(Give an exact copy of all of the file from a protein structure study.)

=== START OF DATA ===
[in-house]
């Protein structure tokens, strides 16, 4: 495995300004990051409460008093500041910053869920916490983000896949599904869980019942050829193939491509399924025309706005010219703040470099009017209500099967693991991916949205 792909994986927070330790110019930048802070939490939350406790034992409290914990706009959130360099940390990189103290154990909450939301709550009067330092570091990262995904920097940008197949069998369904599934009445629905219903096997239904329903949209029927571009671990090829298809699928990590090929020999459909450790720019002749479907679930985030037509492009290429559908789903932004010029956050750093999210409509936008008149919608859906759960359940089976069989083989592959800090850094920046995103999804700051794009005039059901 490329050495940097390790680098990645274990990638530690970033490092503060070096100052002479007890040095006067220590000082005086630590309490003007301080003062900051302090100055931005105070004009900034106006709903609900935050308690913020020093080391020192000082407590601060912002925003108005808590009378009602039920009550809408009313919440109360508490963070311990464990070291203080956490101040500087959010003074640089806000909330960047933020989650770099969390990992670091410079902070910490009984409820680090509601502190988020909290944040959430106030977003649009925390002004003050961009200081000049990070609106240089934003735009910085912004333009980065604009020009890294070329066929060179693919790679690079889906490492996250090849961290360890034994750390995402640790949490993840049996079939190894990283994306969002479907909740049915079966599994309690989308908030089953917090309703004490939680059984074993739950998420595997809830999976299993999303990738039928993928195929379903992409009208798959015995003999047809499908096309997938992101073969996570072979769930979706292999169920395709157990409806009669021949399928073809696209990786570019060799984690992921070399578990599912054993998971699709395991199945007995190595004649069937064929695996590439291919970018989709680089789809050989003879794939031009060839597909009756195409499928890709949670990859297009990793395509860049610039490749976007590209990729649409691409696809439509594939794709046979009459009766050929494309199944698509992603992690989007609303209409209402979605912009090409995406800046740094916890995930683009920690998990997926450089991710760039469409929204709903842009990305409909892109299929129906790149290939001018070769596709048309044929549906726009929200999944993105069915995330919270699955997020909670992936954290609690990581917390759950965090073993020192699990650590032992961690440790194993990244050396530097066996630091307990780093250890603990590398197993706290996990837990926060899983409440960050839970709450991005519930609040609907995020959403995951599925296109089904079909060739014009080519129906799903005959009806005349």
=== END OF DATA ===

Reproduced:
[in-house]
């Protein structure tokens, strides 16, 4: 495995300004990051409460008093500041910053869920916490983000896949599904869980019942050829193939491509399924025309706005010219703040470099009017209500099967693991991916949205 792909994986927070330790110019930048802070939490939350406790034992409290914990706009959130360099940390990189103290154990909450939301709550009067330092570091990262995904920097940008197949069998369904599934009445629905219903096997239904329903949209029927571009671990090829298809699928990590090929020999459909450790720019002749479907679930985030037509492009290429559908789903932004010029956050750093999210409509936008008149919608859906759960359940089976069989083989592959800090850094920046995103999804700051794009005039059901 490329050495940097390790680098990645274990990638530690970033490092503060070096100052002479007890040095006067220590000082005086630590309490003007301080003062900051302090100055931005105070004009900034106006709903609900935050308690913020020093080391020192000082407590601060912002925003108005808590009378009602039920009550809408009313919440109360508490963070311990464990070291203080956490101040500087959010003074640089806000909330960047933020989650770099969390990992670091410079902070910490009984409820680090509601502190988020909290944040959430106030977003649009925390002004003050961009200081000049990070609106240089934003735009910085912004333009980065604009020009890294070329066929060179693919790679690079889906490492996250090849961290360890034994750390995402640790949490993840049996079939190894990283994306969002479907909740049915079966599994309690989308908030089953917090309703004490939680059984074993739950998420595997809830999976299993999303990738039928993928195929379903992409009208798959015995003999047809499908096309997938992101073969996570072979769930979706292999169920395709157990409806009669021949399928073809696209990786570019060799984690992921070399578990599912054993998971699709395991199945007995190595004649069937064929695996590439291919970018989709680089789809050989003879794939031009060839597909009756195409499928890709949670990859297009990793395509860049610039490749976007590209990729649409691409696809439509594939794709046979009459009766050929494309199944698509992603992690989007609303209409209402979605912009090409995406800046740094916890995930683009920690998990997926450089991710760039469409929204709903842009990305409909892109299929129906790149290939001018070769596709048309044929549906726009929200999944993105069915995330919270699955997020909670992936954290609690990581917390759950965090073993020192699990650590032992961690440790194993990244050396530097066996630091307990780093250890603990590398197993706290996990837990926060899983409440960050839970709450991005519930609040609907995020959403995951599925296109089904079909060739014009080519129906799903005959009806005349």